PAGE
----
What other countries know: Fairer representation makes a stronger democracy

A democratic country – or community – ought to be self-governing in a way that allows every member a fair part in effective political discussion.

Image credit: Adam Petto/iStock.

The remarkable Robert Maynard Hutchins, a law professor, chancellor of the University of Chicago and founder of the Center for Democratic Institutions, once proposed a working definition of democracy. “A democratic community is a self-governing community,” Hutchins said. “Every member of the community must have a part in his government. The real test of democracy is the extent to which everybody in society is involved in effective political discussion.”

This is a question facing the United States like never before. This weekend, for example, we witnessed democracy in action in France. And it was a democracy where “every member” played a part.

France (and many of the world’s governments) has figured out that the only way to secure democracy is to require an electoral majority, 50 percent plus one. That means there are two elections: one that allows every party and every member to have a voice, then a second round that forces voters to elect a leader with a majority.

It’s because of this process that I didn’t think Marine Le Pen and her far-right party would ever run France. She can earn enough votes to get through the first round – she could have even won then. But getting to a majority? I think not.

This same scenario played out in The Netherlands. Before the election there were many news stories about the potential impact of far-right candidate Geert Wilders and his anti-Europe and anti-immigrant views. Indeed, his Freedom Party did gain seats in the Parliament. But it was always unlikely that Wilders would ever form a government. Yes, he could win seats. Even the most seats. But a governing majority? No.

This is where electoral democracy in the United States is both unfair and weak.

Beyond the Electoral College failings, pull back and look at the bigger picture. President Donald Trump was elected with 46.1 percent of the vote even though Hillary Clinton earned 48.2 percent. Minor party candidates including Jill Stein and Gary Johnson picked up 5.7 percent.

But what if that was merely round one? Then Trump and Clinton would have campaigned again, one on one, and one of the candidates would have reached the magic mark of 50 percent plus one.

Consider past elections. President Barack Obama won both of his elections with a majority in 2012 and 2008. And President George W. Bush would have been re-elected in 2004. But George Bush and Al Gore would have needed a runoff because neither had a majority. Same goes for Bill Clinton, who never did win a majority (43 percent in 1992 and 49.3 percent in 1996).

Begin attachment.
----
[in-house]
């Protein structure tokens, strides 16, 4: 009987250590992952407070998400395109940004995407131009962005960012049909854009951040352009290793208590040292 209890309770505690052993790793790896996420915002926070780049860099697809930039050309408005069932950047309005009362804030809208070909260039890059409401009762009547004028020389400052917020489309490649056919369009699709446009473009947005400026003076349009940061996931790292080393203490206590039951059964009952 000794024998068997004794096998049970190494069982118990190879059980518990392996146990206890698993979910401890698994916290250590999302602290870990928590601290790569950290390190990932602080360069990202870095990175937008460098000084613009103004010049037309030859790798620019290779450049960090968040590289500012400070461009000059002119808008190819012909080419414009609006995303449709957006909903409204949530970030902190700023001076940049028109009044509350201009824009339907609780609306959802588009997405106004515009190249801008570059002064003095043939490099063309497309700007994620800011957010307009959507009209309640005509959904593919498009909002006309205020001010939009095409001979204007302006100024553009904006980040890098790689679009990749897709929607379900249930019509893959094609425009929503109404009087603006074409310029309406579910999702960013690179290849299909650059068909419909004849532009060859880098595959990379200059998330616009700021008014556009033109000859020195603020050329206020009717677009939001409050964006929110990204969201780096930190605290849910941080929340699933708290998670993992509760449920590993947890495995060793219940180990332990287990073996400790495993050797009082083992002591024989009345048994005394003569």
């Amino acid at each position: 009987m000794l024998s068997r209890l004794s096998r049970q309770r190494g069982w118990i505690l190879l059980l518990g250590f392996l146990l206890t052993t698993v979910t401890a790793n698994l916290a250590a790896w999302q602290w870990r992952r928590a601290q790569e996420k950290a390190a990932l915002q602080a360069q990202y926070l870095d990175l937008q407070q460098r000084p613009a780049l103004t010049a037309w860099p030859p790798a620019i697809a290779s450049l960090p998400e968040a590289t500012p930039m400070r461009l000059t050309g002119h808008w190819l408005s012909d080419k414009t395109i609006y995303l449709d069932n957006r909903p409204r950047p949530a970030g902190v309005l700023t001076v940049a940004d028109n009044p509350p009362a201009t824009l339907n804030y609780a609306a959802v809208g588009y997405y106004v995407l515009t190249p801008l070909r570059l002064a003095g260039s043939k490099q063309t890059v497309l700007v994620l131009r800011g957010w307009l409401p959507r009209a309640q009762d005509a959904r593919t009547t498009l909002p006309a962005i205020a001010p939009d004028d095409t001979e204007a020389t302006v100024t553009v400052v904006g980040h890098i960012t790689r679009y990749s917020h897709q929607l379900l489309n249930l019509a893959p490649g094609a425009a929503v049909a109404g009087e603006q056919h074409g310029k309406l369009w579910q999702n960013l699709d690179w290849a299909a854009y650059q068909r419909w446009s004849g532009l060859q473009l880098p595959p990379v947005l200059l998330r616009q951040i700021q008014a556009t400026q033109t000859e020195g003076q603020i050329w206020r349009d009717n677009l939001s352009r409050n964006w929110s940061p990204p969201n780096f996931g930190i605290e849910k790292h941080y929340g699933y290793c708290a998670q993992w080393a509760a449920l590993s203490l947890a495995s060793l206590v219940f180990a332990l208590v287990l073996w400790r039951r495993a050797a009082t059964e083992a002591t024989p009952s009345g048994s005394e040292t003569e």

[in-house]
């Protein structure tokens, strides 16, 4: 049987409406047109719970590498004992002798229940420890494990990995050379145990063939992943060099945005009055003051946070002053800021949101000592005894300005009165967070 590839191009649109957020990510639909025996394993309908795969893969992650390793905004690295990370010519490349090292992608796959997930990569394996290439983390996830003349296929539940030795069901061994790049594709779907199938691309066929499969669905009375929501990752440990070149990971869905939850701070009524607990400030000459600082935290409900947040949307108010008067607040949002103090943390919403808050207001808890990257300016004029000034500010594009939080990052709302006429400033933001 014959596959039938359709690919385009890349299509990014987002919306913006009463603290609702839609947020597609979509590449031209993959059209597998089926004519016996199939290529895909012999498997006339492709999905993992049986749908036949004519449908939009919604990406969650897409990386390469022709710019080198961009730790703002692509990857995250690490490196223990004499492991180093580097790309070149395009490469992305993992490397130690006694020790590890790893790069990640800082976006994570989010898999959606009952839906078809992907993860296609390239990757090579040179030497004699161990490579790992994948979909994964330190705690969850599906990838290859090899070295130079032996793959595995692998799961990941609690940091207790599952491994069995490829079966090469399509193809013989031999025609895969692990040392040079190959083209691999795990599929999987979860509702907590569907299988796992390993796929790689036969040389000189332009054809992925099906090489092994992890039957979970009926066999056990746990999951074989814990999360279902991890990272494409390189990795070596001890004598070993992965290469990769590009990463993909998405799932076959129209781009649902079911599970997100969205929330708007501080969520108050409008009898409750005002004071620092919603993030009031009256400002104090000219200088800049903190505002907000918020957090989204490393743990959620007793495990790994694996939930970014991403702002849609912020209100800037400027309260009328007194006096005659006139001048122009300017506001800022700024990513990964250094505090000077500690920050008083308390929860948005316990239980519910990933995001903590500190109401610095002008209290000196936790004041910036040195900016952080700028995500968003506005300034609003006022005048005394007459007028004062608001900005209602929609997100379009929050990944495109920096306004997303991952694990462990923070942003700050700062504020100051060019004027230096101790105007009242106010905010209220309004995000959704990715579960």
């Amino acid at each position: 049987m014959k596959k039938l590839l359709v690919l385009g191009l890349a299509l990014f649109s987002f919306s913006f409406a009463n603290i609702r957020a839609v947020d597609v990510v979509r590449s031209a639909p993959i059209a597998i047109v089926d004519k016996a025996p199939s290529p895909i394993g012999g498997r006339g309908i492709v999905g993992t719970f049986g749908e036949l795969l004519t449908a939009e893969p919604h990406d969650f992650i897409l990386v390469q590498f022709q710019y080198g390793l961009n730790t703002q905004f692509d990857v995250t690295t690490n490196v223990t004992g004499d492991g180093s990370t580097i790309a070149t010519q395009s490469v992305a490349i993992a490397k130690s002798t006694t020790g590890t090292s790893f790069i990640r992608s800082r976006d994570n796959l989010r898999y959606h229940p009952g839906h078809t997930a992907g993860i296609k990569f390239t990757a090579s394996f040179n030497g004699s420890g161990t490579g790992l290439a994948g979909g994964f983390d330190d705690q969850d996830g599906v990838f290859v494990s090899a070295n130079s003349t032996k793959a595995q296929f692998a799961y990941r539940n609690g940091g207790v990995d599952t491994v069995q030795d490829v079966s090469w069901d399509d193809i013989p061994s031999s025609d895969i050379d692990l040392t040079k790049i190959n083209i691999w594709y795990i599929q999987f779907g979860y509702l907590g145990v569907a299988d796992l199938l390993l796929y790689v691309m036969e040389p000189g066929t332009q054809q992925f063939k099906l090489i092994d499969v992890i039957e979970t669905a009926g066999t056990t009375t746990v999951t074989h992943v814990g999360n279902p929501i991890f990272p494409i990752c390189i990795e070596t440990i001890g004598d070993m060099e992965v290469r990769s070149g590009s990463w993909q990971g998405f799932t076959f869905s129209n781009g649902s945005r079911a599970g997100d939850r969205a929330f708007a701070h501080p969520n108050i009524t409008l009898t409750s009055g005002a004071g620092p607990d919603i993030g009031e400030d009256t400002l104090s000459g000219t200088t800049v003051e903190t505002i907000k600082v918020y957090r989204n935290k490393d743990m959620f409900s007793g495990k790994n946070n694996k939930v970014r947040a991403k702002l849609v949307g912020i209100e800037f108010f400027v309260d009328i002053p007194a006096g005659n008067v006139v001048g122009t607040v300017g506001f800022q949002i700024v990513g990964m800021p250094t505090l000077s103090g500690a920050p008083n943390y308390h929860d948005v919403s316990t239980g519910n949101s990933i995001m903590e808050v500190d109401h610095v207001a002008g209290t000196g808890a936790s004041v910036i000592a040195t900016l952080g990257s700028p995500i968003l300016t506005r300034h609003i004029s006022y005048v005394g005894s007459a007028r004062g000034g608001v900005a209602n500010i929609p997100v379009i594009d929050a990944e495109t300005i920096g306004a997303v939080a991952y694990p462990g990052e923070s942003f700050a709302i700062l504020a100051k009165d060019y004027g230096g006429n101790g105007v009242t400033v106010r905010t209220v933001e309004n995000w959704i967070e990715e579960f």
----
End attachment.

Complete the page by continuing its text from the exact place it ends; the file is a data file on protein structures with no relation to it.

The point here is that U.S. electoral politics has a structural problem, and structural problems can be fixed.

Many states have already done so. Republicans in Congress are giddy because there will be a runoff election in Georgia, where Democrat Jon Ossoff fell short last week in his bid to replace Tom Price. He “only” earned 48.1 percent of the vote and will now face Republican Karen Handel. This is likely to be a close race. But whoever wins will have done it with a majority. There will be no question about the legitimacy of the people’s message.

Yes, the Electoral College is a problem. So is the structure of the U.S. Senate, where a vote from Wyoming is worth 15 times more than a vote from California. And the House has its own version of structure that is terrible for democracy: Gerrymandering and geography meant Republicans, in 2016, received just under 50 percent of the votes yet earned 55.2 percent of the seats.

There are more democratic ways for the people to be represented in their government.

States and cities have experimented with proportional representation, which gives every citizen a voice. In a liberal Western city, that means conservative voters could count on at least a percentage of the seats. Or vice versa.

One way to make a proportional system work is an instant runoff election. This process involves voters choosing a favorite candidate, then a second pick, and a third. In each round, the candidates with the lowest number of votes are eliminated mathematically. The winner earns a majority. Bernie Sanders favors such a system because it “allows people to vote for what they really want without worrying about the possibility of them getting what they really don’t want.”

How do we make election reform happen? As a start, without the drawn-out process of a constitutional amendment, Congress could require a second round of presidential voting before the Electoral College meets. That still might not result in a majority, but at least it would be a step in the right direction.

A democratic country – or community – ought to be self-governing in a way that allows every member a fair part in effective political discussion. We must get there if we claim to be a democracy.


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